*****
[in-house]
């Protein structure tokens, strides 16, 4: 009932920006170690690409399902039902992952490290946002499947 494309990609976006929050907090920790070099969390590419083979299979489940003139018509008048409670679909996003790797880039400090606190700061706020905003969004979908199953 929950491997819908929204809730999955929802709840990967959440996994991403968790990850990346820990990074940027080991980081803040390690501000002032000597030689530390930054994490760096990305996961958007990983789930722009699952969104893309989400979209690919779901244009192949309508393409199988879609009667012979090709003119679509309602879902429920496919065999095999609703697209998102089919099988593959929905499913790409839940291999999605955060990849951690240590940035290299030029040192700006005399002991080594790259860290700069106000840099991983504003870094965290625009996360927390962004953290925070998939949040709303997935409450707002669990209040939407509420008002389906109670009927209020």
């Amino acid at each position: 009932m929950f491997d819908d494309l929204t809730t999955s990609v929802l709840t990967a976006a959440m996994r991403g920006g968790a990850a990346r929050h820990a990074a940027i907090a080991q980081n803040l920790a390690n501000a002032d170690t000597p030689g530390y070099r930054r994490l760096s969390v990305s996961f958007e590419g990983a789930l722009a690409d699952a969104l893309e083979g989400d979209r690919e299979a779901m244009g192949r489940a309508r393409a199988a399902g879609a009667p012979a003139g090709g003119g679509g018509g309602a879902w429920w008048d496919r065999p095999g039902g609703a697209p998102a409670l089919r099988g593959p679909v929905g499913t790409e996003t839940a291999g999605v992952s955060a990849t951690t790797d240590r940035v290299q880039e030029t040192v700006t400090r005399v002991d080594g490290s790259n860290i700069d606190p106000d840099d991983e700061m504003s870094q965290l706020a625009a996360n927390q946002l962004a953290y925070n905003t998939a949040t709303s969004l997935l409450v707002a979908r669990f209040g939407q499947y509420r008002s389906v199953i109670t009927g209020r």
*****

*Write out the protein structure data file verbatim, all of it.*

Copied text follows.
[in-house]
């Protein structure tokens, strides 16, 4: 009932920006170690690409399902039902992952490290946002499947 494309990609976006929050907090920790070099969390590419083979299979489940003139018509008048409670679909996003790797880039400090606190700061706020905003969004979908199953 929950491997819908929204809730999955929802709840990967959440996994991403968790990850990346820990990074940027080991980081803040390690501000002032000597030689530390930054994490760096990305996961958007990983789930722009699952969104893309989400979209690919779901244009192949309508393409199988879609009667012979090709003119679509309602879902429920496919065999095999609703697209998102089919099988593959929905499913790409839940291999999605955060990849951690240590940035290299030029040192700006005399002991080594790259860290700069106000840099991983504003870094965290625009996360927390962004953290925070998939949040709303997935409450707002669990209040939407509420008002389906109670009927209020």
């Amino acid at each position: 009932m929950f491997d819908d494309l929204t809730t999955s990609v929802l709840t990967a976006a959440m996994r991403g920006g968790a990850a990346r929050h820990a990074a940027i907090a080991q980081n803040l920790a390690n501000a002032d170690t000597p030689g530390y070099r930054r994490l760096s969390v990305s996961f958007e590419g990983a789930l722009a690409d699952a969104l893309e083979g989400d979209r690919e299979a779901m244009g192949r489940a309508r393409a199988a399902g879609a009667p012979a003139g090709g003119g679509g018509g309602a879902w429920w008048d496919r065999p095999g039902g609703a697209p998102a409670l089919r099988g593959p679909v929905g499913t790409e996003t839940a291999g999605v992952s955060a990849t951690t790797d240590r940035v290299q880039e030029t040192v700006t400090r005399v002991d080594g490290s790259n860290i700069d606190p106000d840099d991983e700061m504003s870094q965290l706020a625009a996360n927390q946002l962004a953290y925070n905003t998939a949040t709303s969004l997935l409450v707002a979908r669990f209040g939407q499947y509420r008002s389906v199953i109670t009927g209020r």